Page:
DEEP recognizes green businesses in Connecticut

By Crystal Kang

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Connecticut’s Department of Energy and Environmental Protection on Tuesday recognized 16 businesses and individuals in the state for protecting the environment and natural resources at its GreenCircle awards ceremony in Hartford.

Three Fairfield County businesses – Cartus Corp., Boehringer Ingelheim Pharmaceuticals Inc. and Aptar Stratford – were among the award recipients.

Cartus, in Danbury, was recognized in part for its employee ridesharing program. More than 600 employees signed up for the program and more than 350 actively use the service every week, according to a DEEP press release. Cartus employees also participate in Danbury’s Adopt-A-Street program and are involved in a street-cleaning program.

Boehringer Ingelheim in Ridgefield was honored for its BE Green program, which aims to conserve energy, reduce carbon dioxide emissions, reduce the use of natural resources and increase the level of recycling at the company. Through the program, employees have thought of ways to improve environmental performance, including replacing paper towels with hand dryers, replacing water coolers with water bottle filling stations and using recovered solvents for cleaning operations.

Aptar Stratford in Stratford won an award for building an energy-efficient warehouse. The warehouse features high-efficiency lighting, occupancy sensors, high-efficiency HVAC units, LED outdoor lighting, cool roofing and insulation, and a natural gas condensing furnace.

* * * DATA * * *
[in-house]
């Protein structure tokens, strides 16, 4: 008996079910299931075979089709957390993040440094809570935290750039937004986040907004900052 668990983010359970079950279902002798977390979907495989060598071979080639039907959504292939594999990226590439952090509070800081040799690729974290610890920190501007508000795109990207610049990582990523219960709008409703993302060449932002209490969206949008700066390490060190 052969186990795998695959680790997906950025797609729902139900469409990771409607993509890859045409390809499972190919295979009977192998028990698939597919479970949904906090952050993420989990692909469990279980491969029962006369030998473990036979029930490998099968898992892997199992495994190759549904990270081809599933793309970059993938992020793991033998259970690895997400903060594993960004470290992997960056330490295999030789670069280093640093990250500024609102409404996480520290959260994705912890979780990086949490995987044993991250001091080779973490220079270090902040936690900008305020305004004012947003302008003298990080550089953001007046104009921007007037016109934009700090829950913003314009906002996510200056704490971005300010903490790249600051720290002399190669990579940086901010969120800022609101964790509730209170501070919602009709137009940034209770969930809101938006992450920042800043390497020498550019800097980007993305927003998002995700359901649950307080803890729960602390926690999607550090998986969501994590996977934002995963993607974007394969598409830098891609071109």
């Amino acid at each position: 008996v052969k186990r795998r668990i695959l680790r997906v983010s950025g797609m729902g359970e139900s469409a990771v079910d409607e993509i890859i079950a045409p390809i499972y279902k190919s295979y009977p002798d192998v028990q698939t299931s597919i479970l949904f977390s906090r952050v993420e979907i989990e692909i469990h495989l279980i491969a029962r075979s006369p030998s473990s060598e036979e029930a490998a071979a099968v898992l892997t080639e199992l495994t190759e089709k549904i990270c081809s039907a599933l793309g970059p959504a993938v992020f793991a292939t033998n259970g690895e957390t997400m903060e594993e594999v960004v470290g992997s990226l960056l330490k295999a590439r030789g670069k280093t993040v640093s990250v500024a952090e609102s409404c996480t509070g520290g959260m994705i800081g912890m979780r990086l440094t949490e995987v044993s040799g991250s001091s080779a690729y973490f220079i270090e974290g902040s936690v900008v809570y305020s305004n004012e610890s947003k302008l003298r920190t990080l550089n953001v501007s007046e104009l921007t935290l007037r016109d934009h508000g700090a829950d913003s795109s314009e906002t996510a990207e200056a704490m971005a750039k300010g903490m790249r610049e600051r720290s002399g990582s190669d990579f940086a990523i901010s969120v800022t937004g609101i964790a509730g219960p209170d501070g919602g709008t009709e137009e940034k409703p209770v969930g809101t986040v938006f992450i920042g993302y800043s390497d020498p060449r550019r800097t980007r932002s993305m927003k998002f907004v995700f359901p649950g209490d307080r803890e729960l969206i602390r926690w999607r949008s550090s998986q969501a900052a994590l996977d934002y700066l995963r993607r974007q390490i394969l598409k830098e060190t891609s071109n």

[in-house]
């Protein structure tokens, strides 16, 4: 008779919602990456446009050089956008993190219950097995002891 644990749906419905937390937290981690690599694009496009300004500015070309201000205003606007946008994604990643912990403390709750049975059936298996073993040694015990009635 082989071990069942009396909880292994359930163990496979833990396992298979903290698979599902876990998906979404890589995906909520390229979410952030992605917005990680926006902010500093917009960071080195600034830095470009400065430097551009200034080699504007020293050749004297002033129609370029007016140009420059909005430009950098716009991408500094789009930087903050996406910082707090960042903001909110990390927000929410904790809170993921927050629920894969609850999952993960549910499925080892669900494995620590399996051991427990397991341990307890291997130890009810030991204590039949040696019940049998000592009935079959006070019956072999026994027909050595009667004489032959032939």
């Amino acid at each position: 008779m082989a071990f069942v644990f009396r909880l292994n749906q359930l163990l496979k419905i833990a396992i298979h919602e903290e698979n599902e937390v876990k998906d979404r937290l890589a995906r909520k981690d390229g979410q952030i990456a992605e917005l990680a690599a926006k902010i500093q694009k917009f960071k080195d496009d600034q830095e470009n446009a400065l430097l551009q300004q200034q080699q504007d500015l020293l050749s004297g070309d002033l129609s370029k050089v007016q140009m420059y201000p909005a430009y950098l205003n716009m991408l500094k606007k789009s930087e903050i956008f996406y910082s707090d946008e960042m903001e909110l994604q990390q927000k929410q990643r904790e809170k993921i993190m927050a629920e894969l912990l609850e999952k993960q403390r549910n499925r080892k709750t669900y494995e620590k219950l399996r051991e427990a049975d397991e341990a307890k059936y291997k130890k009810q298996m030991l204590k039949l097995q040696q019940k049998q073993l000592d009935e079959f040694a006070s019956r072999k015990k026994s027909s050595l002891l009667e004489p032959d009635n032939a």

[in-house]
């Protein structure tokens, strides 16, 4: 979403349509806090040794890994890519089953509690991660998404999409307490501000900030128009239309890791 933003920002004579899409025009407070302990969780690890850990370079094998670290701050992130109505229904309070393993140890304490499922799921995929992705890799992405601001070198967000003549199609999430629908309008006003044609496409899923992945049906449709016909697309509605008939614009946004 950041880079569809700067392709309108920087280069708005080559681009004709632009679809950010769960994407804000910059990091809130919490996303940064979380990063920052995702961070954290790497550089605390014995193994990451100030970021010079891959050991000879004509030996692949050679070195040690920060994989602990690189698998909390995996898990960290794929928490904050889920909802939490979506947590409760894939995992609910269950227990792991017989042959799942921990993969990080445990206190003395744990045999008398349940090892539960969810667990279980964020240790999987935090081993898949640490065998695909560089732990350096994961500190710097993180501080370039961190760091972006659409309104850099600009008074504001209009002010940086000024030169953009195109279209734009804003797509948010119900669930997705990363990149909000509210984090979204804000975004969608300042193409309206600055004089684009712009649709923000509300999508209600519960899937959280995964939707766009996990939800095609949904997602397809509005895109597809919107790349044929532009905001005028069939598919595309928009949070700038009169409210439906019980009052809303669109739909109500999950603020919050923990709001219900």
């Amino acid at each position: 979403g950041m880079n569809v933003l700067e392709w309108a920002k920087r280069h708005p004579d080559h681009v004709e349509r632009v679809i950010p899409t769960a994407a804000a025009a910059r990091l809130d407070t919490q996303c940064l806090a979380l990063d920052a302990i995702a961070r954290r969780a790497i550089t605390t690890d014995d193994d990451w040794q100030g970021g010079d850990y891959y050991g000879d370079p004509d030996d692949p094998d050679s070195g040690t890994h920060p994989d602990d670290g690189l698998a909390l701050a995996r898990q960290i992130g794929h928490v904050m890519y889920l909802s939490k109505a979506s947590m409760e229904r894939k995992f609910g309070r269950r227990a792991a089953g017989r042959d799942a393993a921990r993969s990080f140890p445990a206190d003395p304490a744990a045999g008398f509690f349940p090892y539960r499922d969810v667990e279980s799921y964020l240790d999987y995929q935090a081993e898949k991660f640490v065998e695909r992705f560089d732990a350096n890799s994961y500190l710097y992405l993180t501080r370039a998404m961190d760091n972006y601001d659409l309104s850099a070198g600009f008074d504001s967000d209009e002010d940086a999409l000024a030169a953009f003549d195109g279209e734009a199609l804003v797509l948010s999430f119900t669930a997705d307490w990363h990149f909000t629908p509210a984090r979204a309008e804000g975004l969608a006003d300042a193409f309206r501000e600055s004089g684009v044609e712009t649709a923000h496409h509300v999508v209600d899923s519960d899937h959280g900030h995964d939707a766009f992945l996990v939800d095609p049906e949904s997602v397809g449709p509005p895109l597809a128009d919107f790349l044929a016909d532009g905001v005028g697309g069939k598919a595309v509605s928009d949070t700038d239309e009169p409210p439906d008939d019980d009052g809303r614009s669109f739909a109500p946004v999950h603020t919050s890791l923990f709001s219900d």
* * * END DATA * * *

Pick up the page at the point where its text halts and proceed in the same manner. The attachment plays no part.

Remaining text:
Since DEEP launched the GreenCircle program 16 years ago, about 1,085 individuals, businesses, schools and organizations have been recognized for improving and protecting the state’s environment.

According to the press release from the department, projects recognized by GreenCircle have each year reduced water use by more than 646 million gallons, air emissions by 13 million pounds, hazardous waste generation by more than 1 million pounds, spent solvents by more than 920,000 gallons and solid waste by more than 9,200 tons.

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About the author

Crystal Kang
Crystal Kang, a Chicago native, is former a reporter for the Fairfield and Westchester business journals. She is a graduate of Columbia Journalism School and her work has appeared in news outlets including CNBC.com, Allstate Corporation’s investor relations website, and an NPR-based radio station in Urbana, Ill.

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